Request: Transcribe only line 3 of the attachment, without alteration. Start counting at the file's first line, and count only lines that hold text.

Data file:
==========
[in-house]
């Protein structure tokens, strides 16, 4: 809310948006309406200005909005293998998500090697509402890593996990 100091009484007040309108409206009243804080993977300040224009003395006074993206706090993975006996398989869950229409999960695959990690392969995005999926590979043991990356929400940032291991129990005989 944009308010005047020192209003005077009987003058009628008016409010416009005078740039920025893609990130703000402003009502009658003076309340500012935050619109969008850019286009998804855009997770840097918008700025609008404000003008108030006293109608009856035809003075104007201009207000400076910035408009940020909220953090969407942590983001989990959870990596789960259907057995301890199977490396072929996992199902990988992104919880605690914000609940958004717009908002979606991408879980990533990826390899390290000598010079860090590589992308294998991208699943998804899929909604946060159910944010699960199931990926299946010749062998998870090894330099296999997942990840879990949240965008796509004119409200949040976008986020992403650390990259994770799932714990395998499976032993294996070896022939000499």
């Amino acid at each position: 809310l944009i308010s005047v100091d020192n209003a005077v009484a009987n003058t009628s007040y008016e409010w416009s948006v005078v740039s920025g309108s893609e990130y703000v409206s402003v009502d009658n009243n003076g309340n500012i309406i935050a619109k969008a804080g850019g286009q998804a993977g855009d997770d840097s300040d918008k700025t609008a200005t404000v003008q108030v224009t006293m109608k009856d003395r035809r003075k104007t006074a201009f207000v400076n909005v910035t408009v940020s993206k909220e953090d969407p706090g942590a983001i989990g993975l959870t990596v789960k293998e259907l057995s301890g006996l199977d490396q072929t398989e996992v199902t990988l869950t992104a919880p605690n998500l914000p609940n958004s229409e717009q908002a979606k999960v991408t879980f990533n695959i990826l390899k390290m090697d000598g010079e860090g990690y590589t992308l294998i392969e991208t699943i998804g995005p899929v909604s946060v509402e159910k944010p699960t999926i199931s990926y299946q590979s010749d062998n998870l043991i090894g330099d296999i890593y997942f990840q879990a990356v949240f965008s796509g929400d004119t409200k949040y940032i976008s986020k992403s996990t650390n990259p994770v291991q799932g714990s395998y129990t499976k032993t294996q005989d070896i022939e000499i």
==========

């Amino acid at each position: 809310l944009i308010s005047v100091d020192n209003a005077v009484a009987n003058t009628s007040y008016e409010w416009s948006v005078v740039s920025g309108s893609e990130y703000v409206s402003v009502d009658n009243n003076g309340n500012i309406i935050a619109k969008a804080g850019g286009q998804a993977g855009d997770d840097s300040d918008k700025t609008a200005t404000v003008q108030v224009t006293m109608k009856d003395r035809r003075k104007t006074a201009f207000v400076n909005v910035t408009v940020s993206k909220e953090d969407p706090g942590a983001i989990g993975l959870t990596v789960k293998e259907l057995s301890g006996l199977d490396q072929t398989e996992v199902t990988l869950t992104a919880p605690n998500l914000p609940n958004s229409e717009q908002a979606k999960v991408t879980f990533n695959i990826l390899k390290m090697d000598g010079e860090g990690y590589t992308l294998i392969e991208t699943i998804g995005p899929v909604s946060v509402e159910k944010p699960t999926i199931s990926y299946q590979s010749d062998n998870l043991i090894g330099d296999i890593y997942f990840q879990a990356v949240f965008s796509g929400d004119t409200k949040y940032i976008s986020k992403s996990t650390n990259p994770v291991q799932g714990s395998y129990t499976k032993t294996q005989d070896i022939e000499i």